Leaving enforcement of the best interest standard up to Finra and the SEC as they currently handle it fails to adequately protect investors, Barbara Roper, director of investor protection at the Consumer Federation of America and a vocal proponent of the Department of Labor’s fiduciary rule, writes on The Hill.
The SEC and Finra’s interpretation of the best interest standard plays into the hands of those in the industry who would rather merely “disclose the many reasons they are unlikely to act in customers’ best interests and to avoid the most egregiously fraudulent misconduct,” according to Roper, who is a member of the SEC’s Investor Advisory Committee and Finra’s Investor Issues Group. It’s therefore understandable that certain elements of the brokerage industry would prefer the SEC to be the arbiter of the best-interest standard rather than the DOL, she writes.
“Only time will tell whether [SEC chairman Jay Clayton] will live up to his promise to make the SEC work for ‘Mr. and Mrs. 401(k)’ or deliver the meaningless, watered-down standard industry has long sought and now hopes to achieve,” Roper writes on The Hill.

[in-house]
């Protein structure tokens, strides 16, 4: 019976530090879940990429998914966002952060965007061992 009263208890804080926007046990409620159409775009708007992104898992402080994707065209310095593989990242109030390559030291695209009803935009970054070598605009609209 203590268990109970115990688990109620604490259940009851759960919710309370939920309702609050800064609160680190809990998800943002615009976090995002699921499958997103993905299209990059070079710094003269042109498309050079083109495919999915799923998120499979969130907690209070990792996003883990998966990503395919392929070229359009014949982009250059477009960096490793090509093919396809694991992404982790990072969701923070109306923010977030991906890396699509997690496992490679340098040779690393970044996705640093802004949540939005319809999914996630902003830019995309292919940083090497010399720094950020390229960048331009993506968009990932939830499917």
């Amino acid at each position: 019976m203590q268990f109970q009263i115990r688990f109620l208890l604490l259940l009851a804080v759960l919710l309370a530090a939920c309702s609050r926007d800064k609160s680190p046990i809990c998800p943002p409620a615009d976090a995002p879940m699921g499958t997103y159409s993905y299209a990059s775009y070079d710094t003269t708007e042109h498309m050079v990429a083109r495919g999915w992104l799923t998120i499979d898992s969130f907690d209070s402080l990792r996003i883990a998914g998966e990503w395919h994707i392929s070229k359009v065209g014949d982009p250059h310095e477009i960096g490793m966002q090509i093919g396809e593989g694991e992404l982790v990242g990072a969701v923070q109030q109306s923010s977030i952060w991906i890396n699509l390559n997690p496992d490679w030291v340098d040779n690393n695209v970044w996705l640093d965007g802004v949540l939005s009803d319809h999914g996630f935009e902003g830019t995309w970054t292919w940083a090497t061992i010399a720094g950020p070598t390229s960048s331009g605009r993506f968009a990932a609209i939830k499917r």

The DOL’s fiduciary rule, which purports to require retirement account advisors to put clients’ interests ahead of their own, went into partial effect in June. But its final implementation date has been pushed back 18 months following a directive from President Donald Trump to review the rule. The SEC began seeking comment on a best interest standard in June.
Last month Roper’s colleague Micah Hauptman, financial services counsel for the group, told FA-IQ he’s “skeptical” of any “meaningful action” from the SEC on a uniform fiduciary standard. Other groups, such as the Investment Adviser Association, have urged the SEC to adopt a tougher standard on brokers instead of a disclosure-only solution, one of the options the SEC has requested comment on.
The fate of the DOL’s rule, meanwhile, remains unknown. The agency faces several court challenges to the rule, and a House panel last week approved a bill to repeal the DOL’s rule and put enforcement of brokers into the hands of the SEC and Finra.